So, Aussie primary and secondary students are falling behind some of their international peers in practical mathematical problem-solving, eh? Who would have guessed?
The revelations this week that, according to an OECD assessment (based on the performances of a sample of 85,000 students in 44 countries), Australian students were ranked 9th, shouldn’t surprise any of us. Yes, we were well behind such countries as Singapore, South Korea, Japan China, Taiwan and Canada. Interestingly, and thankfully, Australian students fared better than those in Finland, Britain and the USA, among others!
What does all this mean? Maybe the powers that be will simply dismiss these results as an aberration. No need to address a problem that doesn’t exist, could be one anticipated response (or lack of!!).
Or maybe it could be accepted as an indicator — albeit an unwelcome one — that there are some areas of the Australian maths curriculum that could (should?) be looked at again, with a view to possible change.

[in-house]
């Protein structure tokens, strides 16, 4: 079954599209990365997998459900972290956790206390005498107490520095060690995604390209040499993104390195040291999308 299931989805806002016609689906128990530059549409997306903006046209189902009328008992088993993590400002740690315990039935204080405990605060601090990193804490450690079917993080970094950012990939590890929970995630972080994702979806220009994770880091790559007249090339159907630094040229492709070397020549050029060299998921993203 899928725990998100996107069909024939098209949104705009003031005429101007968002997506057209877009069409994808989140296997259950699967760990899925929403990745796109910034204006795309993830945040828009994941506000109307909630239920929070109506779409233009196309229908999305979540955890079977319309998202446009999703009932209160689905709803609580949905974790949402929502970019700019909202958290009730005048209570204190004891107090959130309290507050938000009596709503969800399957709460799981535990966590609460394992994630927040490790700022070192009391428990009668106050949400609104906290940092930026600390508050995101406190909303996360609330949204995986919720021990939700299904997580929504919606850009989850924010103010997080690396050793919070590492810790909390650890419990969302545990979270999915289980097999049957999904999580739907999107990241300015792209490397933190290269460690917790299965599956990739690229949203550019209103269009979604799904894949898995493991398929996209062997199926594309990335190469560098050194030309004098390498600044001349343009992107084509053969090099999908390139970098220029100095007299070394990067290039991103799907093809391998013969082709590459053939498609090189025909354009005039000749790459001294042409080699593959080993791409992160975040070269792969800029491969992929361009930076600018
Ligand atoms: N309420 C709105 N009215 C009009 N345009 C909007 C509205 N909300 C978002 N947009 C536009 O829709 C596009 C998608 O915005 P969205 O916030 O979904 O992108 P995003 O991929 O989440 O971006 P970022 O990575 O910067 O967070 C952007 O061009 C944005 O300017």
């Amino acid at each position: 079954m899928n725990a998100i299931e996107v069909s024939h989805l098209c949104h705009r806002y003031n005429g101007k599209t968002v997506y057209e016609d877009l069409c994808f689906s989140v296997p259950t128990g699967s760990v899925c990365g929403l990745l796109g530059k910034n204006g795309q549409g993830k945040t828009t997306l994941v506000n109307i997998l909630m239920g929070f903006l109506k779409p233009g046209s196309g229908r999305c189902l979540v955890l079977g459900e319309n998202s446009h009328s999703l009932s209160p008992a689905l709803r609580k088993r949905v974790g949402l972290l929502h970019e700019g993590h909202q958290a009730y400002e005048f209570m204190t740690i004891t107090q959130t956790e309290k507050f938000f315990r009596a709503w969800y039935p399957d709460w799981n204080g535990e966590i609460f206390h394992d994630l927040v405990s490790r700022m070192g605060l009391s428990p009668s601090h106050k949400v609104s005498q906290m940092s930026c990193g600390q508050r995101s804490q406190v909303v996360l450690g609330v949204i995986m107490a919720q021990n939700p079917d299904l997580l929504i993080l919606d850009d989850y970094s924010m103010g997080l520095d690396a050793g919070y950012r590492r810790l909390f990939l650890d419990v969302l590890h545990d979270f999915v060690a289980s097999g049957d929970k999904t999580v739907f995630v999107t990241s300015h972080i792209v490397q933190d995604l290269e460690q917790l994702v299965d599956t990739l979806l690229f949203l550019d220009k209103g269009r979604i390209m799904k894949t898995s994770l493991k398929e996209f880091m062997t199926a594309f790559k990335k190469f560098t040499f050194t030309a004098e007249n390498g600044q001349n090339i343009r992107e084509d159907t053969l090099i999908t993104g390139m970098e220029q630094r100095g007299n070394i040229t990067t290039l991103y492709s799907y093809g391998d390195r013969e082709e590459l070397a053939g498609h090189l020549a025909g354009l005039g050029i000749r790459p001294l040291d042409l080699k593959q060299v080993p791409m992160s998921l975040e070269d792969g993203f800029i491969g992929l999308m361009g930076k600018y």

Or, unlikely as this may be, the Australian Government, and/or the State Governments, could, as a result, look at the whole area of worded problem-solving in maths, with a view to positively, intentionally addressing the issues associated with the reading of a worded maths problem, the translation of the problem into a mathematical algorithm, all hopefully leading to ultimate solution.
We at Edshop.net.au have long been aware of this area of mathematical weakness in many schools: our products are one attempt to address these needs.
But, in reality, this problem MUST be addressed by our friends in Government. It would cost no more money to instruct teachers to TEACH problem-solving, and to empower them to do so by providing practical, worthwhile materials and resources to “deliver the goods”, and to make suitable curriculum time available in which to do so.
After all, this area of maths is potentially one of the most interesting, and most relevant, areas of the maths area for each of us.
We ALL need to acquire the skills associated with Maths Problem Solving.
Don’t you agree?